Learn Esperanto

This section offers a few routes to adding Esperanto to the languages you speak.  If English is your only language, then be warned!  How you were taught it at school and whether you enjoyed it or not will be major factors affecting your approach to another one!  A challenging thought, and a statement of the obvious.  But ask yourself whether you are really aware of how these factors may effect your own case.

One further comment.  Learning a language mostly consists of learning words, called vocabulary.  It also consists of learning how the new language works, what patterns it uses, called grammar.  ‘Grammar’ is often the part people fear most, but note that in many ways it is the less important part.  There is a third important aspect to learning a language, practice This is where most people stumble.  Having a second person, whether at home or remotely, will greatly increase the chances of fun and success.  You may have no-one to start with, but you can pick someone up later on.  For now, setting regular times, regular patterns can be the key to getting fully launched.  Plan in terms of weeks and months, not days.

If you met a second language at school, say French or Spanish, you may be trapped into thinking Esperanto is a similar type of language.  Indeed it has been presented in just that way from its early days!  Nowadays Esperanto users are more aware of the true nature of their language and so more ready to confront the fact that Esperanto is not another ‘European’ language.  In its vocabulary it certainly is.  This will help you learn it.  But in its grammar it is not.  It may be presented in that way, but in reality it has more in common with how non-European languages like Chinese work.  Its creator may not have been fully aware of that.  He just wanted to design a language that worked logically and systematically.  Esperanto’s structures set out to engage your creativity, your need to explore and experiment in a way English, French, etc cannot.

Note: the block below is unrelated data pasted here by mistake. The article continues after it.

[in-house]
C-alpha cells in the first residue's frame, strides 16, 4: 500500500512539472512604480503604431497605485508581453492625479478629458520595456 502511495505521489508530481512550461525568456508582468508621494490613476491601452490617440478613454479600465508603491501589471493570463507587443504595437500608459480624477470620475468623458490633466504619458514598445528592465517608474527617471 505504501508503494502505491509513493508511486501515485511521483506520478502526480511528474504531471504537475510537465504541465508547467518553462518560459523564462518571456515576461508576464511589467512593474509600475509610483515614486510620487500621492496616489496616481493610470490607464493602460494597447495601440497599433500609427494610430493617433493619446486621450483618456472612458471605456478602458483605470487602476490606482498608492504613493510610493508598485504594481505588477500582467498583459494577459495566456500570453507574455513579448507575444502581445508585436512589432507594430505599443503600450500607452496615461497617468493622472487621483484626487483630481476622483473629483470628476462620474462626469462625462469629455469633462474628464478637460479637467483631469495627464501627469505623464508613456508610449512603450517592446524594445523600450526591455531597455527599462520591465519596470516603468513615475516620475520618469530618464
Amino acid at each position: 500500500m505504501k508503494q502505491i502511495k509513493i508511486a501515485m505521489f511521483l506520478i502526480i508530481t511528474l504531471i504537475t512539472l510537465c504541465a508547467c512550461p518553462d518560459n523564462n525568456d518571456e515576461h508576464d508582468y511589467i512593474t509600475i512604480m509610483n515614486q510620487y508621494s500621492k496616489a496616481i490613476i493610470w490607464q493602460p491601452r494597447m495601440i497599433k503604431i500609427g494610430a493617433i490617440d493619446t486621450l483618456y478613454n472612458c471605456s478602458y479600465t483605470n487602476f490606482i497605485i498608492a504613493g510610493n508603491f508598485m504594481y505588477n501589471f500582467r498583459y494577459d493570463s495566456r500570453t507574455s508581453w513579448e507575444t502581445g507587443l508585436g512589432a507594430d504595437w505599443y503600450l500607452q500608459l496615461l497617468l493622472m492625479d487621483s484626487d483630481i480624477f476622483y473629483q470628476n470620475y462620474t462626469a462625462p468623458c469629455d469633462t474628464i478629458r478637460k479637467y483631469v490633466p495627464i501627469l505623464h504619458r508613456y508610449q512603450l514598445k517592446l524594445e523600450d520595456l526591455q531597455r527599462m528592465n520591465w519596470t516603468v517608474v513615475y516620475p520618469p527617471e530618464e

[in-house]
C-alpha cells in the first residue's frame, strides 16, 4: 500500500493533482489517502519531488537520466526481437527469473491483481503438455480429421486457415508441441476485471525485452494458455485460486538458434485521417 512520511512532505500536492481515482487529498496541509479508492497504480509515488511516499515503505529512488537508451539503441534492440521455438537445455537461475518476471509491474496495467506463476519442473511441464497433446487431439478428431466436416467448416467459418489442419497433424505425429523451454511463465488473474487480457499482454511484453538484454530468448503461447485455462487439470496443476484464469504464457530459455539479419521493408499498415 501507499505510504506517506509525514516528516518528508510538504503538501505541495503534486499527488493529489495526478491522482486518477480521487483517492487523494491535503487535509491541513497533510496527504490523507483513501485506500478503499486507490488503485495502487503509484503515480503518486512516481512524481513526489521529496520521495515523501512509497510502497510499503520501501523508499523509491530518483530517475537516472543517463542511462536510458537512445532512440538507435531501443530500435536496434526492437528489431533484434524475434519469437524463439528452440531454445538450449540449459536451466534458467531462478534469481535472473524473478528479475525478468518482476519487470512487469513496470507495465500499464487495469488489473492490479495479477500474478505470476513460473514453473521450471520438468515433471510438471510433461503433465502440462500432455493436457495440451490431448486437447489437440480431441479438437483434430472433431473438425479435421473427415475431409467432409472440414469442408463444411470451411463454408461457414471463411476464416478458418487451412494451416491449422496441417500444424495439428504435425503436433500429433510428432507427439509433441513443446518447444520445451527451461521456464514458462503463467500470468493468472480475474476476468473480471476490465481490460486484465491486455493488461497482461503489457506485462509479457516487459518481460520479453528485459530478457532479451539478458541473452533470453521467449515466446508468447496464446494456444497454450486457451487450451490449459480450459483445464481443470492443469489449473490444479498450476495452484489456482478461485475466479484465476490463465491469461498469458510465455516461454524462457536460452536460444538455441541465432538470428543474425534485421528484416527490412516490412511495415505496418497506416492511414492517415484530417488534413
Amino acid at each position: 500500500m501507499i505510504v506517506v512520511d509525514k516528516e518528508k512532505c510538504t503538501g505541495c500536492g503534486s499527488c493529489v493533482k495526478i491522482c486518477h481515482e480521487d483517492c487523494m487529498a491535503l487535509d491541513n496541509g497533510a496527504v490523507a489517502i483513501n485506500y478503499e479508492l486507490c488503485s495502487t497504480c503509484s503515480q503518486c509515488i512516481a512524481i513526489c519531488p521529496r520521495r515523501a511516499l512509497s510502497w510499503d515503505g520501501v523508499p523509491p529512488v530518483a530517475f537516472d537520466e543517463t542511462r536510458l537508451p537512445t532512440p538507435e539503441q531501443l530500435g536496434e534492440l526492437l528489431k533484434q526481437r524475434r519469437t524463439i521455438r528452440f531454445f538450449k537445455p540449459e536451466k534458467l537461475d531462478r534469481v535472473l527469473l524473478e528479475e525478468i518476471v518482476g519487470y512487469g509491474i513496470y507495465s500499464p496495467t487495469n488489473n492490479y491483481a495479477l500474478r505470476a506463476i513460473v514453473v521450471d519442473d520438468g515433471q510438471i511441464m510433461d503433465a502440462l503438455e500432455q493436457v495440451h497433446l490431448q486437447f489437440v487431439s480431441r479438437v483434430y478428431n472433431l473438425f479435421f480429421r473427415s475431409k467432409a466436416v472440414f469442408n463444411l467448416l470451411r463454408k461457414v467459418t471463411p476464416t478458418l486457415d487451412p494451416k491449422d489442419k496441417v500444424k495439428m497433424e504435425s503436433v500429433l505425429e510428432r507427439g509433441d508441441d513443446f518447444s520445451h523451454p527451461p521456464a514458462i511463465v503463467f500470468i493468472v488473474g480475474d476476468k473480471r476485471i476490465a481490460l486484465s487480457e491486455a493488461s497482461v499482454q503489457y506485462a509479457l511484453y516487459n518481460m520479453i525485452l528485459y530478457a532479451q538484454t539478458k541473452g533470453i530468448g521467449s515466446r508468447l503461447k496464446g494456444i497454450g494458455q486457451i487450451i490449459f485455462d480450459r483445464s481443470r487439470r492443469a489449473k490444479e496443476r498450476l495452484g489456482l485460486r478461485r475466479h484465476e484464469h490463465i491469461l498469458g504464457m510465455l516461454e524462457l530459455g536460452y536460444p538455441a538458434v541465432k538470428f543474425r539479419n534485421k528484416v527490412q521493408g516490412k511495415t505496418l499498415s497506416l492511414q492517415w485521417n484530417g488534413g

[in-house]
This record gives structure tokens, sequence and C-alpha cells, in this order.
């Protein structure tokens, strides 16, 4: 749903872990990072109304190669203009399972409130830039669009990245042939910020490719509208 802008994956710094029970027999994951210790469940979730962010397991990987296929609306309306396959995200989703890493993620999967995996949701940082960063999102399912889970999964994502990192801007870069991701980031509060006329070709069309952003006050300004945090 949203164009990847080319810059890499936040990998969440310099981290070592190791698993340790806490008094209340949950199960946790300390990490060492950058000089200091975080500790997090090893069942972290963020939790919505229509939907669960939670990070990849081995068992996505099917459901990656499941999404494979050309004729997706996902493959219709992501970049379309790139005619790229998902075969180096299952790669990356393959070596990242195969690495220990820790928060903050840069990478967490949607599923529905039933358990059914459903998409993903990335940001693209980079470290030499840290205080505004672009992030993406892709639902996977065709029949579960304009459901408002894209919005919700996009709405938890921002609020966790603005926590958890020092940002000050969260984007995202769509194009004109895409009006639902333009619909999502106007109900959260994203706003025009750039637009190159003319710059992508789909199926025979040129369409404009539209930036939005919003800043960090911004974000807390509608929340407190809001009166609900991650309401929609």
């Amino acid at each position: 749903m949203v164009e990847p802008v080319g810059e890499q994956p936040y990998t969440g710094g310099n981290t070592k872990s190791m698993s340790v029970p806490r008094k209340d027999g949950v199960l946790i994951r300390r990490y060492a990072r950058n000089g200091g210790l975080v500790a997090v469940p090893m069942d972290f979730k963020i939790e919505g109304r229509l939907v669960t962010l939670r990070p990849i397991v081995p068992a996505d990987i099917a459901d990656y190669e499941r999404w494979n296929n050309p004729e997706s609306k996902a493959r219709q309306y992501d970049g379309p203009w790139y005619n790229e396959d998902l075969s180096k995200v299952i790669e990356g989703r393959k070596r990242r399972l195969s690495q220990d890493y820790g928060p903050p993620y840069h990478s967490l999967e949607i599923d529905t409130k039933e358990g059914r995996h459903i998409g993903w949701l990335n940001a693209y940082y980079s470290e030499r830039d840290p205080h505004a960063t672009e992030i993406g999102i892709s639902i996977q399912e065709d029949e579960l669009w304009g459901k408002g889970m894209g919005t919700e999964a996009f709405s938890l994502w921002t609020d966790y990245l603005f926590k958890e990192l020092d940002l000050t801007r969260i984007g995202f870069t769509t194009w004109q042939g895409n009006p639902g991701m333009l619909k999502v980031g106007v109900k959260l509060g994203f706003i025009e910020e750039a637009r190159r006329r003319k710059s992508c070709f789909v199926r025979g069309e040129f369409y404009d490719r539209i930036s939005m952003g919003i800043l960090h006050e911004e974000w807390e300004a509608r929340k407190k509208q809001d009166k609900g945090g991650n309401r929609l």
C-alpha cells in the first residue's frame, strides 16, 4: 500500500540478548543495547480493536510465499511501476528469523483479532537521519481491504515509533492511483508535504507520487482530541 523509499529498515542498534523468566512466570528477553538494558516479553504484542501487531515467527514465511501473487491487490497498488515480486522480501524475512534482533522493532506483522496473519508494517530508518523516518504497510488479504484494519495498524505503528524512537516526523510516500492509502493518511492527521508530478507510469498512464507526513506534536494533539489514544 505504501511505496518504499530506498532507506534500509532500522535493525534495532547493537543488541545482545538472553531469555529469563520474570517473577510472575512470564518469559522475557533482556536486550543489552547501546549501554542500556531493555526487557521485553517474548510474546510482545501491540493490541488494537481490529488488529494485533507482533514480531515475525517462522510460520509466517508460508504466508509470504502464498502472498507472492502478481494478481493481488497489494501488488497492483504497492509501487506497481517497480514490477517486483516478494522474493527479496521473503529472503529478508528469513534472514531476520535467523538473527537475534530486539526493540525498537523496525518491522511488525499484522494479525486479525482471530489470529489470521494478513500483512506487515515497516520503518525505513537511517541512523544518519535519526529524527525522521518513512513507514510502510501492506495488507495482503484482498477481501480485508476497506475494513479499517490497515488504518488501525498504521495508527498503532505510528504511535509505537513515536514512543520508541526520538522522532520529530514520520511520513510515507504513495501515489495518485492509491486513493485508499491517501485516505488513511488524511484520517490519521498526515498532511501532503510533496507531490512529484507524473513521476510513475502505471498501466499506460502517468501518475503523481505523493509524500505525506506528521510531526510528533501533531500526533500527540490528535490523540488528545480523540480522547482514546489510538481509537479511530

Esperanto is often over-sold as ‘being easy to learn’.  Just because it is systematic, regular etc, and your own language habits are probably not.  But Esperanto’s systems have to be learnt and practised, just like what is required in learning to play a piano or guitar.  So Esperanto cannot be acquired without time and effort.  Then it will pay dividends.